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How to Degree a Cam: Terminology

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00:00 - As with any technical topic, there's some specific terminology related to camshaft and valve operation that you're going to need to understand, in order to properly decipher a cam specification card and degree a camshaft and we'll discuss these terms here.
00:16 Let's begin by looking at the profile of an individual lobe on the camshaft.
00:21 Irrespective of the particular engine you're dealing with, the profile of the cam lobe is still going to look very similar and here we've got an example of what this might look like.
00:32 We'll start with the base circle of the camshaft which may also be referred to as the heel.
00:38 This is the circular part of the camshaft that the valve lifter, bucker, or rocker runs against when the valves are closed.
00:45 The cam lobe itself is the part of the cam responsible for opening and closing the valves.
00:52 The lobe however is still made up of a number of components which we need to understand.
00:58 First we'll start with the nose of the cam lobe which is the point on the cam lobe where we will have peak lift.
01:05 This is also where the valve motion changes from opening to closing.
01:10 The cam lift or lobe lift is simply the difference between the base circle diameter and the tip of the cam lobe.
01:18 As the cam lobe rotates, we move from the base circle of the cam onto the actual lobe.
01:24 This is an area where the cam design differs depending whether you're using a solid or a hydraulic lifter though.
01:31 With a solid lifter cam, we'll have some clearance or lash between the base circle of the cam and the lifter when the valve is closed.
01:40 Don't worry too much about those terms just yet, we're going to be discussing them in detail further through the course.
01:48 As the cam begins to open the valve, this clearance needs to be taken up gently which is achieved by the clearance ramp.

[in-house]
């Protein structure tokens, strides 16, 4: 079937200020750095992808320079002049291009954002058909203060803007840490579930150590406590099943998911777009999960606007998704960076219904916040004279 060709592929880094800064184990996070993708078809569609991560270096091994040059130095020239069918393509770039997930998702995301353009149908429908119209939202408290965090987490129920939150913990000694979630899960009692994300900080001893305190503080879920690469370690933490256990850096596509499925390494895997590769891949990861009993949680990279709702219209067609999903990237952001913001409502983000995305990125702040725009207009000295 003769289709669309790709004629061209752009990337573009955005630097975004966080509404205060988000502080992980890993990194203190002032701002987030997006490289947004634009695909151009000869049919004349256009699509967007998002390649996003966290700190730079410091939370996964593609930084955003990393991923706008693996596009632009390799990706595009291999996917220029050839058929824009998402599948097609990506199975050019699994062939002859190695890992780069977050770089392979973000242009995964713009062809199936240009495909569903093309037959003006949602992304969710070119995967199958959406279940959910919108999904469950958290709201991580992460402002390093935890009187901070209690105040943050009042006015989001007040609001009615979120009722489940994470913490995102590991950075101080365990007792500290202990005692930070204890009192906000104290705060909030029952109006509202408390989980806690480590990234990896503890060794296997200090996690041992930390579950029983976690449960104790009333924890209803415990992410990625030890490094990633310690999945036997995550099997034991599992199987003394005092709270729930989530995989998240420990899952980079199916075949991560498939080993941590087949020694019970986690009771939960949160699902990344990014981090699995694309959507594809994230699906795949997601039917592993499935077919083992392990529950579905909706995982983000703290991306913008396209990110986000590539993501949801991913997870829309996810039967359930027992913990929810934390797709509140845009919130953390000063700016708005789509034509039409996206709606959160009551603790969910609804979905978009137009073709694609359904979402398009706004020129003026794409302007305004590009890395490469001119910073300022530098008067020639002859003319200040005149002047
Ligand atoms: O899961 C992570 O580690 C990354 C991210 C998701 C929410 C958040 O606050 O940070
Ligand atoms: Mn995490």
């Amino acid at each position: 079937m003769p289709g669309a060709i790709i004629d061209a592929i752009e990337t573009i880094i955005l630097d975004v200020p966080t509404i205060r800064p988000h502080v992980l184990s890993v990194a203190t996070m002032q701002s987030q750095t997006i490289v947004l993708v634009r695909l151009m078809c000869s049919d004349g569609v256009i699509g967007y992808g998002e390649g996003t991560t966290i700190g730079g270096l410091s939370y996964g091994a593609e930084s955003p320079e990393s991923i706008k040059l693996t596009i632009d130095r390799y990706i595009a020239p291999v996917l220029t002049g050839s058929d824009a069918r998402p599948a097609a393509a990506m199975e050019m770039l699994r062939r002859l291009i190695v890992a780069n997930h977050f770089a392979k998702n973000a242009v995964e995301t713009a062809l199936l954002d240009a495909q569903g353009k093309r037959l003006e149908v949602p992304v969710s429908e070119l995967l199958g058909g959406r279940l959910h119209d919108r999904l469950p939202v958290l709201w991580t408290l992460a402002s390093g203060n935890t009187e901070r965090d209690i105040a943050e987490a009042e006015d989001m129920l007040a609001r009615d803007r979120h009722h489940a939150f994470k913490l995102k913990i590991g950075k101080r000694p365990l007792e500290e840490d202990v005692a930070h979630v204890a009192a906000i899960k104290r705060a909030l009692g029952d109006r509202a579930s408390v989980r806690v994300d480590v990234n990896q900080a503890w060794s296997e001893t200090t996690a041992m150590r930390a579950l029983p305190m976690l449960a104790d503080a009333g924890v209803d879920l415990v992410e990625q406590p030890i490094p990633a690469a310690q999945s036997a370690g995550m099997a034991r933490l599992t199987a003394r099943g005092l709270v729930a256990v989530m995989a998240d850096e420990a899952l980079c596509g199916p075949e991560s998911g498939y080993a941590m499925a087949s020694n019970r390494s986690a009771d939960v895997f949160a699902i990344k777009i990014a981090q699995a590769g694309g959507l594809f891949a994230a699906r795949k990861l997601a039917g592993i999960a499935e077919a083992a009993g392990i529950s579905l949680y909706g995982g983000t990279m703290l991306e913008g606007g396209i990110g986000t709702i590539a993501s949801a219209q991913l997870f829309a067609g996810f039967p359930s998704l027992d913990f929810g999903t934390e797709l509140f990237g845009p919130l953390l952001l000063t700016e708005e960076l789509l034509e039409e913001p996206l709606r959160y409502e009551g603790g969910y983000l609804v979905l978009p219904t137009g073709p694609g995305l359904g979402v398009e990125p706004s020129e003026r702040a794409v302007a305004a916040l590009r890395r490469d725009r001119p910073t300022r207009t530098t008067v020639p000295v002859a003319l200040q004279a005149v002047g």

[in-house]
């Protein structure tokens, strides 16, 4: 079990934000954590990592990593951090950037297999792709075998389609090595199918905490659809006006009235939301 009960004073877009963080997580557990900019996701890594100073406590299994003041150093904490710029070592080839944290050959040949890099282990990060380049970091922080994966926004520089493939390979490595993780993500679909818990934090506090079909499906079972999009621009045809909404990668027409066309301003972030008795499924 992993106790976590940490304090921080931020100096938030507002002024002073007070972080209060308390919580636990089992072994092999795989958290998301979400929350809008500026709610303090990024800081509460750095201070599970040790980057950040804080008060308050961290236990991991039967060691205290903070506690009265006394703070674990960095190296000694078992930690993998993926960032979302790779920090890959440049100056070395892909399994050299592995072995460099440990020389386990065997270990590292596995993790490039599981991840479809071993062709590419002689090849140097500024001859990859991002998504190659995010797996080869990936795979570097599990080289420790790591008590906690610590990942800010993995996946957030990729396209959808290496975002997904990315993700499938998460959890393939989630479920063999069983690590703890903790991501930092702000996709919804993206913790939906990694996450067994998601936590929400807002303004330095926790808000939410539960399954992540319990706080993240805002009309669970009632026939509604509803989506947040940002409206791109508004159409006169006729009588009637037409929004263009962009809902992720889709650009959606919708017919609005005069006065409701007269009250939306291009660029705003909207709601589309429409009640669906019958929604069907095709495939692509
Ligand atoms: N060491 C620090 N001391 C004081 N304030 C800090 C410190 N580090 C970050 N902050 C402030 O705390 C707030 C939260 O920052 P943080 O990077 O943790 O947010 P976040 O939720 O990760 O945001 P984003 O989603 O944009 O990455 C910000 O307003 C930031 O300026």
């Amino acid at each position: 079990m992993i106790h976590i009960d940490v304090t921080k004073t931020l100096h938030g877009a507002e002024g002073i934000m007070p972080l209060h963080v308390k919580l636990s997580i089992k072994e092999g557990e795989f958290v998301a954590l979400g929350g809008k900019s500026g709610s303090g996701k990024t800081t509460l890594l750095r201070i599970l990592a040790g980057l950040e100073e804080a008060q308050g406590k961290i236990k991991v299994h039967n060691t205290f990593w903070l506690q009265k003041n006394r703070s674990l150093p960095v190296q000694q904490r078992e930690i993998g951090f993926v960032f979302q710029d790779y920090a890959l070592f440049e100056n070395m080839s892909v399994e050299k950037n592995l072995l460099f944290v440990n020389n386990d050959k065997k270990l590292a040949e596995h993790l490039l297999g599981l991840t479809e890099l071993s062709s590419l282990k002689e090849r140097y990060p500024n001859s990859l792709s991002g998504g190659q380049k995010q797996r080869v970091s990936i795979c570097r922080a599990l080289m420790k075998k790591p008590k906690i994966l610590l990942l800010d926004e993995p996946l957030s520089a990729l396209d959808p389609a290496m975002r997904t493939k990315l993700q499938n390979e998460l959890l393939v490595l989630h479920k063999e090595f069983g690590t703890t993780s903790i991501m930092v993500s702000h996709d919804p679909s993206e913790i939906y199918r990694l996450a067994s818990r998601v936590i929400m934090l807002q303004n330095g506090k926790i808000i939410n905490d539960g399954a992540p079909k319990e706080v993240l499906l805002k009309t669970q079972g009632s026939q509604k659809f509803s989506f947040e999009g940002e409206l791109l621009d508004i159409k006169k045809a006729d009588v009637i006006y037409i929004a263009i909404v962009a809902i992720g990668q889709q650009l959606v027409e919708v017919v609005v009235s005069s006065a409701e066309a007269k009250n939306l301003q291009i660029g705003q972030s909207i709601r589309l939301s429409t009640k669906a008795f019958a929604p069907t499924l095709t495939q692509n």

01:56 The opposite scenario exists when the valve is closed so we'll have a clearance ramp on both sides of the cam lobe.
02:04 If you're running a hydraulic cam however, the lifter is always in contact with the cam and there is no lash so to speak.
02:11 This means that the lobe doesn't need to take up any lash and the clearance ramp is not a factor on a hydraulic cam profile.
02:19 Next we have the part of the cam lobe that opens the valve and this is referred to as the opening ramp.
02:26 On the opposite side, we have the closing ramp.
02:30 One of the critical specifications for a camshaft is the centre line which is simply a line drawn through the centre of the cam lobe where we see peak lift, back through the centre of the camshaft.
02:42 We'll see the camshaft centre line location specified on a camshaft spec sheet in terms of its location in the engine cycle and this is really one of the key things we're trying to do when we're aligning or degreeing the camshaft.
02:57 So far we've been considering a single cam lobe, but of course we have cam lobes for both the intake and the exhaust valves in the engine.
03:06 While the general lobe design is going to be similar for both the intake and the exhaust valves, we also need to consider the lobe separation angle or LSA for short.
03:17 This is simply the angle in camshaft degrees between the centreline of the intake and the exhaust lobes.
03:25 In a single cam engine, the lobe separation angle is an aspect of the manufacturing process and is fixed.
03:32 On a twin cam engine however, we can adjust the timing of each cam individually so we have the ability to change the lobe separation angle.
03:42 The lobe separation angle affects the overlap the camshaft will provide, which is that brief period of time when both the intake and the exhaust valves are open at the same time.
03:53 This occurs around TDC as the engine moves from the exhaust stroke into the intake stroke.
03:59 The lobe separation angle affects where in the rev range the engine will reach peak torque, and it also affects the idle quality of the engine.

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